Democratic Strategist: All the Nastiness the Market Will Bear

Democratic Strategist

All the Nastiness the Market Will Bear

There’s quite a public debate going on in conservative circles this week about whether or not John McCain should take the lowest road possible in trying to make the rest of the presidential campaign about Barack Obama’s association with scary-sounding people like William Ayers and Jeremiah Wright. What’s most interesting about it is that nobody on either side of the debate seems to have a problem with going that route if it could actually work.

Yesterday, Bill Kristol of the New York Times endorsed robust attacks on Obama about Ayers and especially Wright through the odd lens of “letting Palin be Palin,” on the theory that the spunky hockey mom knew better than campaign operatives how to tear Obama a new one.

Today Rich Lowry of National Review and Ross Douthat of The Atlantic dissented on grounds that “changing the subject” from the economy simply wouldn’t work. And at RealClearPolitics, Jay Cost took a break from numbers-crunching to argue that McCain might as well “change the subject,” since any efforts to convince voters that Republicans could be trusted to fix the economy were simply hopeless.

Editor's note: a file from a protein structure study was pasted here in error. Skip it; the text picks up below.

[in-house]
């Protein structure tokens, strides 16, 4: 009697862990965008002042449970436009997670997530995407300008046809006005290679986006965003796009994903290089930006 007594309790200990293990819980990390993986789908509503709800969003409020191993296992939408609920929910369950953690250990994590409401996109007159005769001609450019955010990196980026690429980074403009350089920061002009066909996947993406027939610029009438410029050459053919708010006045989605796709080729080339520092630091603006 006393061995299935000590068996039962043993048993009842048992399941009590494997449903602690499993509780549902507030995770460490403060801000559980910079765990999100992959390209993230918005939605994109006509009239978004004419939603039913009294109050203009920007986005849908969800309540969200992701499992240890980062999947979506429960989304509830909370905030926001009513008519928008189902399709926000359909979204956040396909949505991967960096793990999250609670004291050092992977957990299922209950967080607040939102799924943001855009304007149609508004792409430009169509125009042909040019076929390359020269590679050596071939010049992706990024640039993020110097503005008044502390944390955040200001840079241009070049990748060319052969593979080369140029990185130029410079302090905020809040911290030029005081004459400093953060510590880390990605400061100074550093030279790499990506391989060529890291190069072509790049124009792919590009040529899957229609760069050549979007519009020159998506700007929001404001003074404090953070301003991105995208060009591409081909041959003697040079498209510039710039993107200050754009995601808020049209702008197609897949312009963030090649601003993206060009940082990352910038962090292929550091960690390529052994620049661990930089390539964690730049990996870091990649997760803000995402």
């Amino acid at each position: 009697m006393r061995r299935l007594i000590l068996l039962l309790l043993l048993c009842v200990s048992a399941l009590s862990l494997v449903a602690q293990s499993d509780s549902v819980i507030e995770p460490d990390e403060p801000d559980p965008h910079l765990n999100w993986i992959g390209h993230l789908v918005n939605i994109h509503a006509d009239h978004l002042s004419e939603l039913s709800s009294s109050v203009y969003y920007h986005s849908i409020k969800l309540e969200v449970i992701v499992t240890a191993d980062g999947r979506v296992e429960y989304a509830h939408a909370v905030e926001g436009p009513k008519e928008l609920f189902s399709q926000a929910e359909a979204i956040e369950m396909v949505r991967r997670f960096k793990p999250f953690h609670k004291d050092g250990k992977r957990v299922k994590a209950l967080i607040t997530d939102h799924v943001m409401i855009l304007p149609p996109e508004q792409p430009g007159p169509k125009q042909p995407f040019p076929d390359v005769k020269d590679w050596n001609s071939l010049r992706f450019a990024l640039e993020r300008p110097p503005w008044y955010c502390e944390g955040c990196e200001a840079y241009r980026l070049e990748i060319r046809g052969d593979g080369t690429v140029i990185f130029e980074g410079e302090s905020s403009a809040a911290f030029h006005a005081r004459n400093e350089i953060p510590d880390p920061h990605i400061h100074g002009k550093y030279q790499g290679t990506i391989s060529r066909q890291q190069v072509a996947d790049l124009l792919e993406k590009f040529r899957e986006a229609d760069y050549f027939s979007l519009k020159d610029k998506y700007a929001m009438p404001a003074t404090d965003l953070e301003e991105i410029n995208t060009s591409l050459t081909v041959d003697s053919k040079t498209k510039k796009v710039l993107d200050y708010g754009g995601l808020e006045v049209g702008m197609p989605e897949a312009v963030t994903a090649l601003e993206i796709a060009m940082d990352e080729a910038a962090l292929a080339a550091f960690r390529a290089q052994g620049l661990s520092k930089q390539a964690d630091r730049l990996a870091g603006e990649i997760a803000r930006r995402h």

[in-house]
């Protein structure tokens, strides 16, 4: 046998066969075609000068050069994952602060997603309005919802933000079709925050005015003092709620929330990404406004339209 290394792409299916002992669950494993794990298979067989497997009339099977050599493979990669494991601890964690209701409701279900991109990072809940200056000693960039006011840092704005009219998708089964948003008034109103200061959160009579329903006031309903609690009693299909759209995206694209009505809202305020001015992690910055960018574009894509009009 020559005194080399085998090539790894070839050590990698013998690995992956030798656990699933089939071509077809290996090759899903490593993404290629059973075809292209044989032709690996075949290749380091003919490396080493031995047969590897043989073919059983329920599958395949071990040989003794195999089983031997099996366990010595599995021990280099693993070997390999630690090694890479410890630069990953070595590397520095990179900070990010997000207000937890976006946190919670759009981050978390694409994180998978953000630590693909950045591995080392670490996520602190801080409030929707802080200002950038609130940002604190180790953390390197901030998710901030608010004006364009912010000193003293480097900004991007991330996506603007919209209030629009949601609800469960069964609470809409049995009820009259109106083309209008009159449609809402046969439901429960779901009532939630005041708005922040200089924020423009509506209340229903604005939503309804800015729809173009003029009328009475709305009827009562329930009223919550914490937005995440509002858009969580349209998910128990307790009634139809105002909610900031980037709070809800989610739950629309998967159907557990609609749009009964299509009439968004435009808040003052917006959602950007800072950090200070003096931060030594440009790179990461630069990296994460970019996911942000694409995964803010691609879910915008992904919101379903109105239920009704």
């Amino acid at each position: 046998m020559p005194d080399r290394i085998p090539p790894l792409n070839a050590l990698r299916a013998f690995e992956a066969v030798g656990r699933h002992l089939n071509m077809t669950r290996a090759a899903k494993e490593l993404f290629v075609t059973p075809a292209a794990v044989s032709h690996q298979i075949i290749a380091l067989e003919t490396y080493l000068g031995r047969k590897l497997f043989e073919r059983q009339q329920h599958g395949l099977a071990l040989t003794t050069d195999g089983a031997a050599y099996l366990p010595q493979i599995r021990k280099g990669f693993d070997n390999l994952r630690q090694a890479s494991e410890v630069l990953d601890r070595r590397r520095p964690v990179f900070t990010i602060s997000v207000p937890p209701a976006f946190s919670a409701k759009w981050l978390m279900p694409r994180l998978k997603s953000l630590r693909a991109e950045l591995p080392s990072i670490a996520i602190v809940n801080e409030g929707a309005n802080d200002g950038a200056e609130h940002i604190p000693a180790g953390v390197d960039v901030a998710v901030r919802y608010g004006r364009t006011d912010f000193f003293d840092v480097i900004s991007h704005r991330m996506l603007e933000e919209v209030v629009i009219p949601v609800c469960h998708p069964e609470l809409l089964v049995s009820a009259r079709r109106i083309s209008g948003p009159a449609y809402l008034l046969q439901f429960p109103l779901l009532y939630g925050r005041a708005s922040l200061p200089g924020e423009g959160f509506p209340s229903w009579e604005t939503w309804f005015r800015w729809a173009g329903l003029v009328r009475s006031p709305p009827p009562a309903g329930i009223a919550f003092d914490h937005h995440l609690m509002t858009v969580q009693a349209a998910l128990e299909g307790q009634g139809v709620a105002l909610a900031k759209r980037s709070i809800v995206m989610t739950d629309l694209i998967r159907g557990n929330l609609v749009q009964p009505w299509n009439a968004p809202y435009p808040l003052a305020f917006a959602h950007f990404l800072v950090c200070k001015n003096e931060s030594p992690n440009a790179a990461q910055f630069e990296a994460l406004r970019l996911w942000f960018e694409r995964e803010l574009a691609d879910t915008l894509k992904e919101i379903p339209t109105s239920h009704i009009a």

While as a Democrat I particularly enjoyed the Douthat-Cost debate over which McCain strategy was the more hopeless, it is a bit sobering to realize that these supporters of the Candidate of Honor and Decency and Bipartisan Civility and Country First agreed that there was nothing inherently suspect about trying to make the election turn on “issues” that have nothing to do with anything remotely relevant to the real-life challenges facing the next president. I’ve yet to hear a claim that America faces a dire threat from hippie bomb-throwers or black nationalists. And all that jazz about Ayers and Wright reflecting vital concerns about Obama’s “character” and “judgment” really just represents the self-serving rationalization that anything which could be used to damage him is legit because he’d then be damaged goods.

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